WASHINGTON, DC (September 17, 2020)—To address the documented problem of one in four women veterans facing harassment when seeking care at the Veterans Health Administration (VA), VA developed a training to educate providers about harassment and how they can intervene to stop it. Early results suggest the training is acceptable and effective, reports a study selected as the Editor’s Choice for the September/October issue of Women’s Health Issues.
Women’s Health Issues is the official journal of the Jacobs Institute of Women’s Health, which is based in the Department of Health Policy and Management at Milken Institute School of Public Health (Milken Institute SPH) at the George Washington University.
Harassment at VA typically involves women veterans facing unwanted sexual attention, hostile or degrading comments, or unwelcome questioning of their status as veterans from men who are seeking VA services. After researching the problem and potential solutions, VA launched staff trainings to raise awareness about harassment and teach bystander intervention strategies. Mark R. Relyea, PhD, of the VA Connecticut Healthcare System and Yale School of Medicine, and colleagues evaluated the training with data from the first year of implementation at one state's VA health care system.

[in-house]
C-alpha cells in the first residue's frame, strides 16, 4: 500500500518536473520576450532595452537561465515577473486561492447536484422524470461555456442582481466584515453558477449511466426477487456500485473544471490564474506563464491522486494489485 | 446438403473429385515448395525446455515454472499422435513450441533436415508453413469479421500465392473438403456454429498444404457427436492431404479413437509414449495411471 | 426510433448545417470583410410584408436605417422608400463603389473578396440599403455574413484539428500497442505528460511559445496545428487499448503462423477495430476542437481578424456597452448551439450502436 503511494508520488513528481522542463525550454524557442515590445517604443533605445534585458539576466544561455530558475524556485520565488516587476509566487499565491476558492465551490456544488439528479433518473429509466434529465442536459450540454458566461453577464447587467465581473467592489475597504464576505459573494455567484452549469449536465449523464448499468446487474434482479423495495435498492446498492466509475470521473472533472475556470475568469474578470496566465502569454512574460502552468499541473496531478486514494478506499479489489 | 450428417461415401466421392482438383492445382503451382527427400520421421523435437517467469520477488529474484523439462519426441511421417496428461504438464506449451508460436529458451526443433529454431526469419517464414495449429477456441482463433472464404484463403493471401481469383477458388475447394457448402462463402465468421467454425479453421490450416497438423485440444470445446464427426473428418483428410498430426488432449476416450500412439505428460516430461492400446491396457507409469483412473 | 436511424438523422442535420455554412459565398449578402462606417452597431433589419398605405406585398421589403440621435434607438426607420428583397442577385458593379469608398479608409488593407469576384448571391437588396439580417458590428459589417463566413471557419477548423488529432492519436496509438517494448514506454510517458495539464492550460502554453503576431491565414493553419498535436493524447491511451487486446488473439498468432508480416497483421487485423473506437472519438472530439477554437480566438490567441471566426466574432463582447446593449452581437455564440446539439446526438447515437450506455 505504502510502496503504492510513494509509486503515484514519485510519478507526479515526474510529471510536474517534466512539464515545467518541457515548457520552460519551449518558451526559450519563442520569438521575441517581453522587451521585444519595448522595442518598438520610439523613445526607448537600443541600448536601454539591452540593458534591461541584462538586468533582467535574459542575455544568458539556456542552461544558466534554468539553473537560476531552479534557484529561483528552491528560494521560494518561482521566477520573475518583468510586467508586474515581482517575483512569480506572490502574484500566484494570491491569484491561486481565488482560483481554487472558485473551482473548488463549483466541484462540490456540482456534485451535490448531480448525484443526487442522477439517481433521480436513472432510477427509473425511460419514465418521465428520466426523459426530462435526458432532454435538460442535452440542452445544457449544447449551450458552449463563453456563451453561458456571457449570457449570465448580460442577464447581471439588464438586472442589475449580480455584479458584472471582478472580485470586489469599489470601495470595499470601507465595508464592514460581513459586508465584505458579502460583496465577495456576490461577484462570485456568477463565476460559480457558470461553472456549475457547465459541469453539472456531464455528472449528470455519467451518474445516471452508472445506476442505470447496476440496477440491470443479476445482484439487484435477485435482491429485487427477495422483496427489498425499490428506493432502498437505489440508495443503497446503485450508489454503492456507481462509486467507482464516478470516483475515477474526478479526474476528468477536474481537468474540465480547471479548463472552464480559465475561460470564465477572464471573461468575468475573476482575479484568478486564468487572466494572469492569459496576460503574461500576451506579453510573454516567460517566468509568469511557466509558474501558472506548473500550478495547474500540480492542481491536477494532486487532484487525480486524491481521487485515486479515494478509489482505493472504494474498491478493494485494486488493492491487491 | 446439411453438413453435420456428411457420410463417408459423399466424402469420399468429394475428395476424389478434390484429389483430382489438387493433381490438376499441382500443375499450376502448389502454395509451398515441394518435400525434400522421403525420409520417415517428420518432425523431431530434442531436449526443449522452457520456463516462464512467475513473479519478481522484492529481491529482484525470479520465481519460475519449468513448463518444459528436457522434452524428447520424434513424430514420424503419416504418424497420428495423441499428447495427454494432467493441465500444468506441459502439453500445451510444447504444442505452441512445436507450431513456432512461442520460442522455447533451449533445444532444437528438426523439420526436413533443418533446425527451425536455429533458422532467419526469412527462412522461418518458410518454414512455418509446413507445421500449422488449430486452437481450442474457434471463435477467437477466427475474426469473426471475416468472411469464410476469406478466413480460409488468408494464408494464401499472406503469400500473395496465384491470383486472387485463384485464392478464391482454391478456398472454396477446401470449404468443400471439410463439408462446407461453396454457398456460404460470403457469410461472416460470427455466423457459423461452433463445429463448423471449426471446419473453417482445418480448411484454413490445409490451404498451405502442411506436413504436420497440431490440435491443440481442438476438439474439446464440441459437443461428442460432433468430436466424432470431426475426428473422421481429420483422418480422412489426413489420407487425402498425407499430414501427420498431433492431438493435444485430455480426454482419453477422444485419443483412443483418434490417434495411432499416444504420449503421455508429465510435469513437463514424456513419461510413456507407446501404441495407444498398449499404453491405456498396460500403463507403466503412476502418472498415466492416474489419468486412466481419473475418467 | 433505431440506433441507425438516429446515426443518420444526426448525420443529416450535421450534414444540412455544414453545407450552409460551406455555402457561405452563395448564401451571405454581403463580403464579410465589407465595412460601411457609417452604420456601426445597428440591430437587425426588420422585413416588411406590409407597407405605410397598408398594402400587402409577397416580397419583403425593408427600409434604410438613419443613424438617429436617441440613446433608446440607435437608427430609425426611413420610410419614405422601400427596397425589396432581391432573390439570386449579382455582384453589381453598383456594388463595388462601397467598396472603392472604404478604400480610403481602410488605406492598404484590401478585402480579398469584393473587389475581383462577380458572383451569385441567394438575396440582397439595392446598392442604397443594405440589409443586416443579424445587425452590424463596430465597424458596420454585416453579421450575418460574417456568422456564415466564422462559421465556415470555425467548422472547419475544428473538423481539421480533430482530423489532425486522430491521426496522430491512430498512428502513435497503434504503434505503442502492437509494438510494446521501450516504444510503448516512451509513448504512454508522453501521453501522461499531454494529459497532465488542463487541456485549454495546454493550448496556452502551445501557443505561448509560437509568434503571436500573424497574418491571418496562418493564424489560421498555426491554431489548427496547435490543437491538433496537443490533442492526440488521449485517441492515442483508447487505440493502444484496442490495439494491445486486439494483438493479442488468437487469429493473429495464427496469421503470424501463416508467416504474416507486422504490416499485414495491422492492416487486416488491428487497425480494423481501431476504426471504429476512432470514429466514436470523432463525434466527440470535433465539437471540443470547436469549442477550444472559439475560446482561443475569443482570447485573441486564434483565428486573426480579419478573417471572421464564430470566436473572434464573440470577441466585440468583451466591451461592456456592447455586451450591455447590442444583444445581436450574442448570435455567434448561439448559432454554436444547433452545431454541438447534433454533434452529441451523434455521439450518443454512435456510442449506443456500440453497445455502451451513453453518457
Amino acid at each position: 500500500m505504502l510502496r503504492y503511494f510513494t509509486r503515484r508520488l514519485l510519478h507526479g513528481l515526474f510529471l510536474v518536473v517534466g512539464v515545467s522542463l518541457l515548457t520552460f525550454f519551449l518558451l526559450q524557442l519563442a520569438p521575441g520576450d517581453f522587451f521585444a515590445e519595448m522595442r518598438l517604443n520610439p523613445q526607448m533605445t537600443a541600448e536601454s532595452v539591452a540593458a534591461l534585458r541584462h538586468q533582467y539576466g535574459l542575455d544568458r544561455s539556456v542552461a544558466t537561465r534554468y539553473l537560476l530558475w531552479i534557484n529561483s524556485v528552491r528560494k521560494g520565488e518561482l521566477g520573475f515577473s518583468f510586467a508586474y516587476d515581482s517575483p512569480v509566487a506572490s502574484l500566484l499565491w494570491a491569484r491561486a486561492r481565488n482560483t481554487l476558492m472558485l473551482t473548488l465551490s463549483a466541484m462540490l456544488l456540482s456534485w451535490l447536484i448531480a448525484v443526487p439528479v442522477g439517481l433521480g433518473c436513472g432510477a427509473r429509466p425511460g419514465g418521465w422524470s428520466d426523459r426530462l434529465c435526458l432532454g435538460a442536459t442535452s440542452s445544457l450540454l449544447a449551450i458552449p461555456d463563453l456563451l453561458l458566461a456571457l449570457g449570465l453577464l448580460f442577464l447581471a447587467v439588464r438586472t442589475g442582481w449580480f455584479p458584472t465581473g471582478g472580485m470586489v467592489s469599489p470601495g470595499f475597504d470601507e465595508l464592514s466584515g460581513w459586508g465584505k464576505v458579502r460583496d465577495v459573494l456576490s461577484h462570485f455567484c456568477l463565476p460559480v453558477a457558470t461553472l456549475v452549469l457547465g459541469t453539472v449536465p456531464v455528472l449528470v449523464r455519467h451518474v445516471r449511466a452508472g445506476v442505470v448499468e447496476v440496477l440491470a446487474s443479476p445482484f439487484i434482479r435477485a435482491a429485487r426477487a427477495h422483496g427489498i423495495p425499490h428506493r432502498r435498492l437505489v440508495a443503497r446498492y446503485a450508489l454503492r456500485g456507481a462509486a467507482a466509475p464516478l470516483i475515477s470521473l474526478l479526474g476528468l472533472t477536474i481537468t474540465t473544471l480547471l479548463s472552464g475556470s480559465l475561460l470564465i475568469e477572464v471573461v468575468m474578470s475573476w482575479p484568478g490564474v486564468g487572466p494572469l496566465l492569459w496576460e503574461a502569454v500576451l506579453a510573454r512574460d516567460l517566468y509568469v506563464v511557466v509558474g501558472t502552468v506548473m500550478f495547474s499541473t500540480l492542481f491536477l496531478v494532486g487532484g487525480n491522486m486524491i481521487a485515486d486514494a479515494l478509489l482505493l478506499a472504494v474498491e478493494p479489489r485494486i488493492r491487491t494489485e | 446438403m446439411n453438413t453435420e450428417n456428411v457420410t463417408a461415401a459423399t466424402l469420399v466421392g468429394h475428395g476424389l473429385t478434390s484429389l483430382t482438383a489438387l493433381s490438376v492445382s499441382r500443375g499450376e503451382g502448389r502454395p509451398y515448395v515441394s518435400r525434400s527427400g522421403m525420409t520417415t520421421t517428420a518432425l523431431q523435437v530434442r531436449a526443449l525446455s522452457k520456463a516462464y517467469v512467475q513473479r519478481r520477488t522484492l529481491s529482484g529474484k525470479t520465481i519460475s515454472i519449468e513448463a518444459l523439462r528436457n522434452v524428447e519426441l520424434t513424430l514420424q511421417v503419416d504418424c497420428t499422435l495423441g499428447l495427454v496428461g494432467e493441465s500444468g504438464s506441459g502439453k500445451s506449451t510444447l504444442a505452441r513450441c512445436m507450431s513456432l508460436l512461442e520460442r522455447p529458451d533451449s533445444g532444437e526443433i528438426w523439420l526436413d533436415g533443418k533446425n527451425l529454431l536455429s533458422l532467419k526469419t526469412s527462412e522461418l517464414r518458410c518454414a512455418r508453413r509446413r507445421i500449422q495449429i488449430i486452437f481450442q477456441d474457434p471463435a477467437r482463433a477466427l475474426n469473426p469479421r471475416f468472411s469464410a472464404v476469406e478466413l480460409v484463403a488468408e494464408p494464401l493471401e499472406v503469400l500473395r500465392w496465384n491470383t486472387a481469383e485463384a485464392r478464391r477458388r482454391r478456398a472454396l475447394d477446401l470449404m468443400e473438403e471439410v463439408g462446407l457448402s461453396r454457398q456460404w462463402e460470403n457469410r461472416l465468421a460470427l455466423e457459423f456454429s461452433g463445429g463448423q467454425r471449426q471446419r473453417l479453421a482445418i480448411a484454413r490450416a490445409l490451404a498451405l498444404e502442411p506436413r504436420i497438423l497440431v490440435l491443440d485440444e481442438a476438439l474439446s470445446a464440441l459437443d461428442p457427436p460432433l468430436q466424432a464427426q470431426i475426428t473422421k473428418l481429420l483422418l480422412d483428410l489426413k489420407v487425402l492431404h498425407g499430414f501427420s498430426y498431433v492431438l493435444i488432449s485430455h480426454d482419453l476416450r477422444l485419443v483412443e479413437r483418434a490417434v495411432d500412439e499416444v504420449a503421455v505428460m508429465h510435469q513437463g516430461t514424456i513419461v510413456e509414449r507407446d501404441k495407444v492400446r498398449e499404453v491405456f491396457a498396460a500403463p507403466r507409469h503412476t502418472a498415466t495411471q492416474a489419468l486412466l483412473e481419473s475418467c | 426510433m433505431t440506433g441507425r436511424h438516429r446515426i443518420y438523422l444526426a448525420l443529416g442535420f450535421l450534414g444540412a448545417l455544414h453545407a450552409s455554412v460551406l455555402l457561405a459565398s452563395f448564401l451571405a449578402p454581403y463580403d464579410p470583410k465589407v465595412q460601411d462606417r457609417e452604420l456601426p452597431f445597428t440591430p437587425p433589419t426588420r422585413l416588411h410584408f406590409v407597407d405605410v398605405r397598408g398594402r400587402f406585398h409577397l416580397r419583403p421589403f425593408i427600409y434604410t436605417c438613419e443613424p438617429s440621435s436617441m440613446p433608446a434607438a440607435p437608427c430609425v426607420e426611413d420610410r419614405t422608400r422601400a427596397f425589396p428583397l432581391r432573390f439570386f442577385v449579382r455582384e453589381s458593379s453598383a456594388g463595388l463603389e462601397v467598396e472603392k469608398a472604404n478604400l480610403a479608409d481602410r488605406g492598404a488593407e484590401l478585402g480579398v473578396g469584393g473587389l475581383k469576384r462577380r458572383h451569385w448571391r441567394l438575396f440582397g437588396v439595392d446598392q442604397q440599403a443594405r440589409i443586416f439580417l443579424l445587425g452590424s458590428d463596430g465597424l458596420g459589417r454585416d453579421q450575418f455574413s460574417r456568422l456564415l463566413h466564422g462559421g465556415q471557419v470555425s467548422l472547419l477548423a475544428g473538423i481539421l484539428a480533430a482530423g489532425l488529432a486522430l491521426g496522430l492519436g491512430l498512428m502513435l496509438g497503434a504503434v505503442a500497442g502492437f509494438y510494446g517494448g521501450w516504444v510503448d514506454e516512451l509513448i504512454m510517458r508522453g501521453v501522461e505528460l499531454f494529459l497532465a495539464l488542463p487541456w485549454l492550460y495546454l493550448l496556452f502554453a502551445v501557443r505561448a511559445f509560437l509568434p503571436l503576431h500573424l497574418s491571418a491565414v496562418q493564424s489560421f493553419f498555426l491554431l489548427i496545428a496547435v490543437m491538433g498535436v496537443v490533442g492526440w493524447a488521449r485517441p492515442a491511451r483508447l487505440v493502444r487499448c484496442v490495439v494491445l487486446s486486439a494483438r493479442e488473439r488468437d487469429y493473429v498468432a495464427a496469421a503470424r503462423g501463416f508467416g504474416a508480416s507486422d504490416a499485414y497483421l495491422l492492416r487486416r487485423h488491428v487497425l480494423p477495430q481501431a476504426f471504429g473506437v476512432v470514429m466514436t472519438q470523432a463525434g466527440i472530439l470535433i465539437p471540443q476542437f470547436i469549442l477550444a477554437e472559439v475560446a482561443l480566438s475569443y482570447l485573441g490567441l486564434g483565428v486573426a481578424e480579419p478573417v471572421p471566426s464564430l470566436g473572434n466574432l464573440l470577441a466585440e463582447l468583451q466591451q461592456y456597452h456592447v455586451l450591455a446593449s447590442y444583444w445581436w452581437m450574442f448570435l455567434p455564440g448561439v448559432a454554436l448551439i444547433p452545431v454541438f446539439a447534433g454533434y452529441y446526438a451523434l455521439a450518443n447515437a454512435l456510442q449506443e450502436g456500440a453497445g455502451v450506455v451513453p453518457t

The optional single-session trainings lasted 45 to 60 minutes and involved instruction as well as group discussions of scenarios; participants completed surveys before and after attending the sessions. Using data from 180 participants, Relyea and his colleagues examined the acceptability of the training as well as changes in four attitudinal outcomes: awareness of harassment, barriers to intervening, self-efficacy for intervening, and intentions to intervene. They found that the majority considered the trainings acceptable, and after the trainings participants reported significantly decreased barriers to intervening when witnessing harassment and increased awareness, self-efficacy, and intention to intervene.
“Notably, staff stated that some of the most useful parts of the training involved group discussions where staff could hear from others, problem-solve strategies for response, and push their comfort zone within supportive and nonthreatening environments,” the authors report. They call for additional research, including randomized trials or quasi-experimental studies to examine whether trainings can affect bystander behaviors and decrease harassment, and they recommend that “institutions considering electronic trainings as a low-cost alternative to in-person trainings should evaluate the efficacy of such trainings before dissemination.”
“In addition to identifying problems and developing interventions, institutions must evaluate their interventions to make sure they are addressing the problems,” said Amita Vyas, Editor-in-Chief of Women's Health Issues and associate professor of prevention and community health at Milken Institute SPH. “This study is an important step toward ensuring that women veterans can receive health care in welcoming environments.”
“Evaluating Bystander Intervention Training to Address Patient Harassment at the Veterans Health Administration” has been published in the September/October issue of Women’s Health Issues.